BMW 218i: Road Test
I bet most of us could still recall a time when BMW published an advert where a rabbit is pictured to have bigger front legs to demonstrate how a front wheel drive cars look like, to them. Of course, the rabbit looks awkwardly unnatural, as if it’s the front legs that do the jumping and stuff. “That’s why we don’t make front-wheel drive cars”, the caption reads.
Fast forward few years, there’s the 218i Active Tourer and 218i Gran Tourer, and we’ve got behind the wheel of the former. In Europe, the front-wheel driver is positioned to go against the Mercedes-Benz B-Class, the Volkswagen Golf SV and the Citroen C4 Picasso. Despite bemoaning enthusiasts, BMW’s ‘sweet mistake’ is crushing it there. Guess the targeted buyer in Europe does not really emphasise on a brand’s tradition.
So, we’ve sampled the BMW 218i recently, in Active Tourer flavour. It essentially a spacious five-seater MPV with plenty of technology and practical features under its sheet. The 218i may share the same branch with the 2-Series coupe under BMW lineup, but the MPV (Active Tourer and Gran Tourer) is built on the company’s UKL platform, which is also the base for BMW X1 and Mini Clubman, to name a few.
At RM218,800, the 218i Active Tourer is placed directly against the similarly-shaped Mercedes-Benz B200 Sports Tourer, but around RM70,000 more expensive than the more powerful Citroen C4 Picasso THP 165.
Design and Styling
This particular 218i Active Tourer wears the Luxury Line option. So the RM30,000 package will get you chrome finishing on some exterior elements like the kidney grille, front air inlets, rear apron and exhaust tailpipes, and rides on 18-inch Y-spoke light alloy wheels (16-inch on Standard model). BMW’s Park Assistant, Park Distance Control and auto tailgate are also included in this package.
To me personally, I am not a fan of an MPV wearing BMW front fascia, in terms of appearance. But the overall styling is easy to the eyes and looks rather proportionate. The 218i comes standard with LED headlights with DRLs (BMW calls it LED daytime driving lights) and cornering lights. The 18-inch alloys do not appear too big to the car but paint it black and you’ll get a proper M car look.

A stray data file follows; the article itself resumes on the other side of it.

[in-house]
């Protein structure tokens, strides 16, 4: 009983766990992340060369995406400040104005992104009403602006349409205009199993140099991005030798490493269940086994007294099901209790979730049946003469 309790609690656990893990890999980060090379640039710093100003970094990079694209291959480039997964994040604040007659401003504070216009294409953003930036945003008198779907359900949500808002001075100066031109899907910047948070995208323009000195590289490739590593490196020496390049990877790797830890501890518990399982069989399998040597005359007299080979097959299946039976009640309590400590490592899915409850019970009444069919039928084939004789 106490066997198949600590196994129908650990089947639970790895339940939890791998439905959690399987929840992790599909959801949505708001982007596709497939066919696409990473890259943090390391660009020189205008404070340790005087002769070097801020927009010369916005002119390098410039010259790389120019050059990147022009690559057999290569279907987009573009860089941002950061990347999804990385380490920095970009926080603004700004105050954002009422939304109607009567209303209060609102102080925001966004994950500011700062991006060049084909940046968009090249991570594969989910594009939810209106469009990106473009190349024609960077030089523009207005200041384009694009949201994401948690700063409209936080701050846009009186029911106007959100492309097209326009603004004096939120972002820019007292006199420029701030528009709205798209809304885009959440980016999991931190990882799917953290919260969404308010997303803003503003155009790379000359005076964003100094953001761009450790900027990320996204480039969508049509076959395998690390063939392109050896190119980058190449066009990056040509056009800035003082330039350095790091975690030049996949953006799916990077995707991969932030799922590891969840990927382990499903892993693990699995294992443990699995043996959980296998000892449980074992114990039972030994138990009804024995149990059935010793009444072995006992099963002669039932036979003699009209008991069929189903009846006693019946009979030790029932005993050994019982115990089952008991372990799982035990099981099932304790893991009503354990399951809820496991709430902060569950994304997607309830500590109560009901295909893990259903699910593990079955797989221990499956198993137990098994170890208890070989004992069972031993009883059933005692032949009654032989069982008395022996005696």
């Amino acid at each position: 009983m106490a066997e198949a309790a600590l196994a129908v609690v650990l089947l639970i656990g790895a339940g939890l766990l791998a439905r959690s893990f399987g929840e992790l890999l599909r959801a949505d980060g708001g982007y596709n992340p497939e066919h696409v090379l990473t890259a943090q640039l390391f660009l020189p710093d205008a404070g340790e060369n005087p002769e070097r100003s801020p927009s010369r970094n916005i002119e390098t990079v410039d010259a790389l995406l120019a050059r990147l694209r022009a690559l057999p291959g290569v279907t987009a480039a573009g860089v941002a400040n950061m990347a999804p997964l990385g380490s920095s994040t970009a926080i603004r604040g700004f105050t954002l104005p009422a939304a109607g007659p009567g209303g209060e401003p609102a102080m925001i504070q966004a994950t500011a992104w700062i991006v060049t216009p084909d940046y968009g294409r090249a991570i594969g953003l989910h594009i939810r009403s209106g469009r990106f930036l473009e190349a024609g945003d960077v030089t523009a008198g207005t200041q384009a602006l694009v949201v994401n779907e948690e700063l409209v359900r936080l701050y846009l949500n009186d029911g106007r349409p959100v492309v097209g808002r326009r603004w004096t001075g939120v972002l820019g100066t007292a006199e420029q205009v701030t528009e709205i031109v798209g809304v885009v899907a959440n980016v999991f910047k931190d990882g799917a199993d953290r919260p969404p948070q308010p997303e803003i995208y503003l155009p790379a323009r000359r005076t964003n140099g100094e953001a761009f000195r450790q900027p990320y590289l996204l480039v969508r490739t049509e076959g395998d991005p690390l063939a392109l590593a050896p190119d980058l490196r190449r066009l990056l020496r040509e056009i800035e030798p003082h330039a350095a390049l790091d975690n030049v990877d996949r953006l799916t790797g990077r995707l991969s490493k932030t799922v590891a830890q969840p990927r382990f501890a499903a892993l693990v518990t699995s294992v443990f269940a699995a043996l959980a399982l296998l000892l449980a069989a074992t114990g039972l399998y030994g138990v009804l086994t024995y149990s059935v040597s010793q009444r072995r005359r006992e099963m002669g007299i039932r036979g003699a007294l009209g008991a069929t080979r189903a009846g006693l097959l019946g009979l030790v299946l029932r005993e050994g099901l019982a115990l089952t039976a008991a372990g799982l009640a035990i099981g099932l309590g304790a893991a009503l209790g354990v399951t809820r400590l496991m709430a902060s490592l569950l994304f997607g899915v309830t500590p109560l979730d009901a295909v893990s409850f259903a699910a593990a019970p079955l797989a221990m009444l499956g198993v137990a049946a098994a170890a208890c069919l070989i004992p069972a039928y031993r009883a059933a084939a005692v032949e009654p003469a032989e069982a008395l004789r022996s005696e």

Since this is the Luxury Line, the 218i’s cabin is upholstered in Leather Dakota with perforations topped with Fine-wood ‘Fineline’ Stream and Pearl Chrome highlights. From driver’s point of view, there’s nothing too spectacular seen from the dashboard construction, but the material selection and finishing reveal an upmarket feel from it. No complaint on the buttons and toggles feel either.
Drivetrain and Performance
Under the hood of the 218i Active Tourer is an award-winning 1.5-litre three-cylinder engine that made its debut in the BMW’s intelligent i8. You can just imagine the 218i to be powered by i8’s drivetrain, only minus the electric motor. The three-pot mill can be characterised as smooth and efficient.
The engine accelerates effortlessly and is grunty. Max torque is delivered as early as 1,250 rpm and the twisting power can be felt especially when the car is in second or third gear at low speed. Make a sharp 90-degree turn at a junction and the car simply pulls you out of the turn with no drama. The six-speeder then upshifts swiftly through the gears, engaging the highest gear to extend your distance per litre. It is just that the car’s ‘brain’ takes some time to register your input when you apply full throttle.